Suicide is of great concern to those involved in psychology and psychotherapy, especially as rates of suicide rise in some parts of the world. While suicide is certainly prevalent in developed nations, it is often seen as more of a concern in the developing world, where the ratio between instances of male and female suicide is significantly less biased towards males. Aiming to capture the particular trends of this population, an extensive study to discern the effects of motherhood on the suicide rates of Taiwanese women has recently concluded. The study followed over a million women over the course of twenty years, gathering sufficient data to establish credible and widely applicable results.
During the course of the study, information about the women and their number of children was recorded, and controls were established for various factors such as marital status and education level. Over two-thousand women covered by the study committed suicide during the study period, yielding a large sample with which to work. The study found that those women who had two or three children were at a significant advantage in terms of avoiding suicide, and the advantage appeared to increase for each child that was born. While reports of rising rates of post-partum depression in some areas may lead expectant mothers to believe that having a baby may threaten their mental or emotional stability, the study suggests that the opposite may be true, at least as far as life-threatening suicidal thoughts and behaviors are concerned.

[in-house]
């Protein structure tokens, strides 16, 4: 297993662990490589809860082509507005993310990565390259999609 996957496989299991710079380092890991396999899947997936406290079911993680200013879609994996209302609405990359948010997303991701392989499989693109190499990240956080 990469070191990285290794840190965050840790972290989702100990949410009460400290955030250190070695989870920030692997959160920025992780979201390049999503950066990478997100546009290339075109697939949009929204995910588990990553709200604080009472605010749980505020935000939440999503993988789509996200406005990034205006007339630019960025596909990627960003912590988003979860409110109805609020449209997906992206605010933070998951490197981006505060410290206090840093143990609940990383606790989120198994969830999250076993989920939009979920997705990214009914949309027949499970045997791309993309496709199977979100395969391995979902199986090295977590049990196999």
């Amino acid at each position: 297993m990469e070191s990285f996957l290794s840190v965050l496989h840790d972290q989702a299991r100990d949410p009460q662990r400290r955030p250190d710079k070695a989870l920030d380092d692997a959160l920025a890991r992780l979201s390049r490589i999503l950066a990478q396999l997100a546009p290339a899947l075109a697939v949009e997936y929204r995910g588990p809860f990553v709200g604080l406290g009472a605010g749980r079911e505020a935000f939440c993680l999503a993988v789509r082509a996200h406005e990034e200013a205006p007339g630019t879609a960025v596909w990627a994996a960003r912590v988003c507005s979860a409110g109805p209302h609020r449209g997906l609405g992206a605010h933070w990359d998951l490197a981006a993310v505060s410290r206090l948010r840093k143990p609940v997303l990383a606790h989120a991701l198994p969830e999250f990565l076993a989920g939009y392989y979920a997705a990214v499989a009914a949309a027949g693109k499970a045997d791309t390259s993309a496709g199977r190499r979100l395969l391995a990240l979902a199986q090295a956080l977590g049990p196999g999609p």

The study has largely contributed to providing evidence for the hypothesis of nineteenth century sociologist Emile Durkheim, who proposed that motherhood may help prevent suicide. The results may also indicate the power of social networks and other benefits associated with having children.
© Copyright 2010 by By John Smith, therapist in Bellingham, Washington. All Rights Reserved. Permission to publish granted to GoodTherapy.org.
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